*SCAPE Invasion Tour: Haze Outside, Party Inside at Fairfield Methodist School

*SCAPE Invasion Tour: Haze Outside, Party Inside at Fairfield Methodist School

The reality is grimmer than we initially hoped: the haze is still around.

We were hopeful when the Indonesian government finally showed interest in taming the forest fires of Surabaya, aka the source of this ungodly air pollution, but it seems that it’s not going away. I won’t get into the meaty politics of the matter — we are about the music after all — but it’s sad that there’s not enough done to help clean the air. We’re fortunate enough to be located at a great distance away from the massive country, what more for our brothers and sisters nearer to the flames who are suffering from an even thicker and hazardous quality of our air.

Whether or not this was the reason to push *SCAPE Invasion’s show in Fairfield Methodist School (Secondary) indoors is not clear, but what is clear is that it was definitely a welcomed decision, for the health of everyone. *SCAPE Invasion’s home ground is wherever there’s a school assembly hall or a semi-open air auditorium — this was when their show was exclusively controlled and contained by the confines of an air-conditioned environment. It’s still an open party, you just need to be mindful when you open the door.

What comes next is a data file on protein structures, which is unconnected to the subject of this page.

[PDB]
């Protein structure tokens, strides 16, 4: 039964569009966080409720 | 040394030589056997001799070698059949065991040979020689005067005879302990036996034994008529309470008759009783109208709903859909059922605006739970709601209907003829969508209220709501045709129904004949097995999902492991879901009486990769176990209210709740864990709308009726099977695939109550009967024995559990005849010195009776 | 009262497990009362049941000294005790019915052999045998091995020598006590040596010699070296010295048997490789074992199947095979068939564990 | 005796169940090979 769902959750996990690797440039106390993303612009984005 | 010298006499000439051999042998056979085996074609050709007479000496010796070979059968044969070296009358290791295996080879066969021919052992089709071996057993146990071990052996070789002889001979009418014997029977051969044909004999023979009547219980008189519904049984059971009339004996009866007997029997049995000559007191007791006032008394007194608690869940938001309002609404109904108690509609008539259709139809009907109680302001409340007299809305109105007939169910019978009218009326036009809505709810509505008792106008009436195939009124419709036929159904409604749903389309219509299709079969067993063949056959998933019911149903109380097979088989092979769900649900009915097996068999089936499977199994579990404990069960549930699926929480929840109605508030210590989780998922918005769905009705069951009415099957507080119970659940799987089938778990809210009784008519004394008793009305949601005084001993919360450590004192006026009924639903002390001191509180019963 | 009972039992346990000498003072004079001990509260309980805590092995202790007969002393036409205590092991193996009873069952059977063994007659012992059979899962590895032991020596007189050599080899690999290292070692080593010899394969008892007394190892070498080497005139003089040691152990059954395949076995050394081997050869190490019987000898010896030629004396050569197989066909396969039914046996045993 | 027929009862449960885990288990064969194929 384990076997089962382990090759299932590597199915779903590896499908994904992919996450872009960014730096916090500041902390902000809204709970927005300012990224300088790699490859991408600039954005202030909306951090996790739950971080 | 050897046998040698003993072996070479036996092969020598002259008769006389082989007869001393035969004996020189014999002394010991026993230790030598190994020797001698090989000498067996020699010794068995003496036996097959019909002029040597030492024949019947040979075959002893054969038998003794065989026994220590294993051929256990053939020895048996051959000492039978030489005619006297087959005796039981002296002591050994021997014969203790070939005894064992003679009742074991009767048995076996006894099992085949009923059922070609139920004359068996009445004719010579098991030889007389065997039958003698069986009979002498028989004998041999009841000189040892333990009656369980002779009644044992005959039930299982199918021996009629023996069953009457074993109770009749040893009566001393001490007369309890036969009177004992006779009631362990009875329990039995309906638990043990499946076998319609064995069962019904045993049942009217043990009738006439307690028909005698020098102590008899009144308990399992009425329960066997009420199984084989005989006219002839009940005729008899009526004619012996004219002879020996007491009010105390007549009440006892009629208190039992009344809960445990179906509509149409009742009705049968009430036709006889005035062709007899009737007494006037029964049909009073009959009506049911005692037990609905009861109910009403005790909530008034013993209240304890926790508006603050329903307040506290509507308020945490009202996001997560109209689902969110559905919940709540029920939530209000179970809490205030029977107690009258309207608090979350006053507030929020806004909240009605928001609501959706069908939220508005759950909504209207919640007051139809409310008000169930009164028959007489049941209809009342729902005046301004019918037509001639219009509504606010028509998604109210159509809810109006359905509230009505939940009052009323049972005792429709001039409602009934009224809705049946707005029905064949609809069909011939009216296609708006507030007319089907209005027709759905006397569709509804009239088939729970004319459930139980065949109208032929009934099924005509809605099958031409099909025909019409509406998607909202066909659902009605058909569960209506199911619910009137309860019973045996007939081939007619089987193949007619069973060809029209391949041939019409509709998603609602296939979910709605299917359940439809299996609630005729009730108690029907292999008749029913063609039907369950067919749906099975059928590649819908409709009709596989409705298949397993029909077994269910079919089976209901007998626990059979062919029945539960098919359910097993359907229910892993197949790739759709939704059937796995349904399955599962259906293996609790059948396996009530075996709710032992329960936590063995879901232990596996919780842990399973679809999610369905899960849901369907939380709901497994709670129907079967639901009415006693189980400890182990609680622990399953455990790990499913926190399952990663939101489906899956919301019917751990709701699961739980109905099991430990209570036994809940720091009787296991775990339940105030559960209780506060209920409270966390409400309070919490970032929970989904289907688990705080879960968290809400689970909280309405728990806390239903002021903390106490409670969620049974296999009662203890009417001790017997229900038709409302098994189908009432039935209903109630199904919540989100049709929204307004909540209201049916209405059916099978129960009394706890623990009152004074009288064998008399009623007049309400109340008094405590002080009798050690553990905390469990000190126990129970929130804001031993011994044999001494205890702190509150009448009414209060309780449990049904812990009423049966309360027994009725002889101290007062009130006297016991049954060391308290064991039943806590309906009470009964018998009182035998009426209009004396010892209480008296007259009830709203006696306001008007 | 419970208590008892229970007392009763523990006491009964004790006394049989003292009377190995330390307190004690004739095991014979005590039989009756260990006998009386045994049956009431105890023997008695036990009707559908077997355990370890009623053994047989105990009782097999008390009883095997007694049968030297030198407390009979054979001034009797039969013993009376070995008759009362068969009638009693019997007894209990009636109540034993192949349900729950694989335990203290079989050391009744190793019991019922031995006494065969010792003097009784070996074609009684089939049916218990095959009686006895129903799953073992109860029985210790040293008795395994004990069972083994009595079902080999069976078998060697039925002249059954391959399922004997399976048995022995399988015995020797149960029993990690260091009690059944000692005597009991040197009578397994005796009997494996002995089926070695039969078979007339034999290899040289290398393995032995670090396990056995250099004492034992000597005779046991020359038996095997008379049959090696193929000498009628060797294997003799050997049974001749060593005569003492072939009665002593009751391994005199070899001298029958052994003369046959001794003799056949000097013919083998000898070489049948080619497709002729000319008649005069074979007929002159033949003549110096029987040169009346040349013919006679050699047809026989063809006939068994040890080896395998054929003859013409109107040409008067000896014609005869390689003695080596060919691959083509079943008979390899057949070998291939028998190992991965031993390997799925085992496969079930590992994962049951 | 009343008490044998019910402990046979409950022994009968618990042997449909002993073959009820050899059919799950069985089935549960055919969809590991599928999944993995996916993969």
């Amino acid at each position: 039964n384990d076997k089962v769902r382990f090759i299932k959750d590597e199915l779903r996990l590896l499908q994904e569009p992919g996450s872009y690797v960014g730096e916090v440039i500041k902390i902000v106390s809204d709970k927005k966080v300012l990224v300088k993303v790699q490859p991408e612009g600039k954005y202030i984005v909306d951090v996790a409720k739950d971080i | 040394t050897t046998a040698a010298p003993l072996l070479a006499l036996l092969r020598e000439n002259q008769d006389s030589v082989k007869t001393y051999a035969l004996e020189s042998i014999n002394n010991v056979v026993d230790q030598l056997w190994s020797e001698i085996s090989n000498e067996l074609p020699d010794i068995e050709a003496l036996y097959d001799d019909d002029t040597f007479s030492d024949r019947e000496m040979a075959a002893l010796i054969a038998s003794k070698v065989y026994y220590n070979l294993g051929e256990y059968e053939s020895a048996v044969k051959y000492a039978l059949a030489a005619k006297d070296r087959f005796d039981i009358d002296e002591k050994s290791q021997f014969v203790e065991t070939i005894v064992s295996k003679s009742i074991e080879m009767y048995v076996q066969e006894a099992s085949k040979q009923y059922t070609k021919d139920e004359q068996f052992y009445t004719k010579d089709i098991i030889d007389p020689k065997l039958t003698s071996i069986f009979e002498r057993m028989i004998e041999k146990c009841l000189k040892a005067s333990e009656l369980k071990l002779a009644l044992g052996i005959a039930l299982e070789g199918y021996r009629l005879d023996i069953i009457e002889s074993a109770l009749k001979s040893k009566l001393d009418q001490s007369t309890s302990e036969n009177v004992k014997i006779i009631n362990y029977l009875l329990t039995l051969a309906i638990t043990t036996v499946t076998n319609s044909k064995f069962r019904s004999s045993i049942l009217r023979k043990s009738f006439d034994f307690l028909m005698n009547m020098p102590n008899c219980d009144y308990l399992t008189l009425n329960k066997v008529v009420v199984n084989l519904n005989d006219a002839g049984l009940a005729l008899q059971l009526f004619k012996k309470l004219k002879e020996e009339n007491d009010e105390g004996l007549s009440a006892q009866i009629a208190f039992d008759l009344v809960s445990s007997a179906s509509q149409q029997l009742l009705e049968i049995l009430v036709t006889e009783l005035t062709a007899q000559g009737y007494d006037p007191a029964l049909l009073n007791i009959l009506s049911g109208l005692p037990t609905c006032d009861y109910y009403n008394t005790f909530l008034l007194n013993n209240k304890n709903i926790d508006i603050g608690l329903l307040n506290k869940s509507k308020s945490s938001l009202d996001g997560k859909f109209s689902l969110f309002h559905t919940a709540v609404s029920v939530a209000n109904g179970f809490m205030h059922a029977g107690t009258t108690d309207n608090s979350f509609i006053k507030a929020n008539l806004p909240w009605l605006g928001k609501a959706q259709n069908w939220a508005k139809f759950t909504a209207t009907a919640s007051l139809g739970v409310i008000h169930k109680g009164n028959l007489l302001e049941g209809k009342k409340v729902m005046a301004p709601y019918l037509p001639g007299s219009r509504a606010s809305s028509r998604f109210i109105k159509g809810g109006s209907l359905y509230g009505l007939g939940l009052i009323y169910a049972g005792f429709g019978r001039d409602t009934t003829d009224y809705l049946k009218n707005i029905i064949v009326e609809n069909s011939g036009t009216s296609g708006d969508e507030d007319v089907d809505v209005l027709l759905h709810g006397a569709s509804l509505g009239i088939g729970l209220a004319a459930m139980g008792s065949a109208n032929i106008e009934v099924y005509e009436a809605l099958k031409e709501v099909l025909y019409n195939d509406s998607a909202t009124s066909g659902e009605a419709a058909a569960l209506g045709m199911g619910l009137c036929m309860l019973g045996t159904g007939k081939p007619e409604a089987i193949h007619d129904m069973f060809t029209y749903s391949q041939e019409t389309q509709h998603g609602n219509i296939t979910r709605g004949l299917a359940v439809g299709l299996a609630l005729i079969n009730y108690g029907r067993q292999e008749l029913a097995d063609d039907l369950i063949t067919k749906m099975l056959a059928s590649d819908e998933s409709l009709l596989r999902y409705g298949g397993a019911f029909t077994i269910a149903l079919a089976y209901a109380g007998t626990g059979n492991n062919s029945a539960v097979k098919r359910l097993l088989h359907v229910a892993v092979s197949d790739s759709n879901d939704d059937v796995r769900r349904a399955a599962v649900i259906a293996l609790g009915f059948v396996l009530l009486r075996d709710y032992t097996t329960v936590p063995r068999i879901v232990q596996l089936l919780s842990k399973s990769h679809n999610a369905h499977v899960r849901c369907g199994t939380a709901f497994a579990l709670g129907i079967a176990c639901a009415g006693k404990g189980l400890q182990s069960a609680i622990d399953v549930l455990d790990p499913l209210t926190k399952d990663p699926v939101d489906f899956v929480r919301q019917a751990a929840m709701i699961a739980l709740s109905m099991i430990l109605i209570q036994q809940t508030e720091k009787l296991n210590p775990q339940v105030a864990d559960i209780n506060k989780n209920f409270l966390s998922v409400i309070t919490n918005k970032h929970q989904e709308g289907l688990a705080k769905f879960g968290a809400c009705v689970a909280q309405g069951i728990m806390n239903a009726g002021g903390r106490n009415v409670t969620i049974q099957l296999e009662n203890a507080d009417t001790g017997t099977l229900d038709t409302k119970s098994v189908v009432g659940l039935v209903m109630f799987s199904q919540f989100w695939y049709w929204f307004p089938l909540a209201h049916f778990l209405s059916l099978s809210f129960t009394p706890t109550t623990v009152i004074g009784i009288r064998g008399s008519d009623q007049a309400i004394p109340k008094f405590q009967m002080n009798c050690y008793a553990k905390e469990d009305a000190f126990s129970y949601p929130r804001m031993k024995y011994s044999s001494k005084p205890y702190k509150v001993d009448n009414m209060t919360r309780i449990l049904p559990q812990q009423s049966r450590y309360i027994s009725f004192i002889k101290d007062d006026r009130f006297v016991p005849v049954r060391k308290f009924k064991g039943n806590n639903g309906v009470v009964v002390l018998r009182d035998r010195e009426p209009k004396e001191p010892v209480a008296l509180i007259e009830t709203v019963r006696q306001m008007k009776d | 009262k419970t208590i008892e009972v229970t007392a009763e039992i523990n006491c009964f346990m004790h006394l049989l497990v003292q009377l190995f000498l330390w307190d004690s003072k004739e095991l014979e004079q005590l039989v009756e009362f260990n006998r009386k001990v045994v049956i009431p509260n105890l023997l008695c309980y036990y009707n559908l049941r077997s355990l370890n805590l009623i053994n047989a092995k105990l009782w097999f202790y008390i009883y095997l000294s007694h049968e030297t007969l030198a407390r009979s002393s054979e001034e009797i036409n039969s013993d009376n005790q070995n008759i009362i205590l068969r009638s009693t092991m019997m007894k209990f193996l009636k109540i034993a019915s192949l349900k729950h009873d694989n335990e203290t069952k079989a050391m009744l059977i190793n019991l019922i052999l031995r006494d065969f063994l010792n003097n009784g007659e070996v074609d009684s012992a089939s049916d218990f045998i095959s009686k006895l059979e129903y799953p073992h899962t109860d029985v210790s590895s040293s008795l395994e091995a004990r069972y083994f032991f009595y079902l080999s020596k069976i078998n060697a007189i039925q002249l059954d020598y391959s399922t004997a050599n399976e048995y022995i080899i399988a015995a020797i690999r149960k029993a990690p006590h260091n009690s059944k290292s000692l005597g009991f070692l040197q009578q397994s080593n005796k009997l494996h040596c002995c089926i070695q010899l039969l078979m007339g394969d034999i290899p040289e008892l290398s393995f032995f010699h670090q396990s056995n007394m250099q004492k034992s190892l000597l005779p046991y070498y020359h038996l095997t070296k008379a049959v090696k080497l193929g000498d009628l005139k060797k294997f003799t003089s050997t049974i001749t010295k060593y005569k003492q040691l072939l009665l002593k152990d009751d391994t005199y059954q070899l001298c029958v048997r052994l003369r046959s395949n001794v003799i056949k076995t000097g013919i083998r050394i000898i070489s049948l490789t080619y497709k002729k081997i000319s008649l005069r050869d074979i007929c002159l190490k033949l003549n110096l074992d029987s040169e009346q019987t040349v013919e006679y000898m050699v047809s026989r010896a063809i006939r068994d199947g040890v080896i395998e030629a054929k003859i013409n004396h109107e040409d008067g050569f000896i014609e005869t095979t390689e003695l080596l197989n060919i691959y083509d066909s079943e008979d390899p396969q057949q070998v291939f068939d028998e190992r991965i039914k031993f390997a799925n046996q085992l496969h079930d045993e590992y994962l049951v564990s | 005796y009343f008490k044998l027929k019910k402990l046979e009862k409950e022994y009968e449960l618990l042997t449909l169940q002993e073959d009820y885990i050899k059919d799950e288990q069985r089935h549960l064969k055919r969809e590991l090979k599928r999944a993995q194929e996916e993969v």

This didn’t dampen the party environment, although it must be noted that the Fairfield students were slightly more reticent when it came to participating in games with 987fm DJ Kimberly Wang. It even took a bit of extra effort on ShiGGa Shay’s end to make sure the students would come to the front, aside from the small but extremely excited group of girls who were clamouring to get a glimpse of their favourite Singaporean rapper.

Joie Tan was made for that environment though, as all students played the role of an intent and learned audience, keeping quiet to give Joie dominance over the environment, chatting away and applauding when it was appropriate. As the *SCAPE Invasion Tour comes to a close very soon in 2015, we can only imagine how much more students would be seasoned with the concert environment next year. And if that means more enthusiastic pogo-ing and thoughtful listeners, we’re all game to see that. 

Let’s just hope the haze isn’t around by then.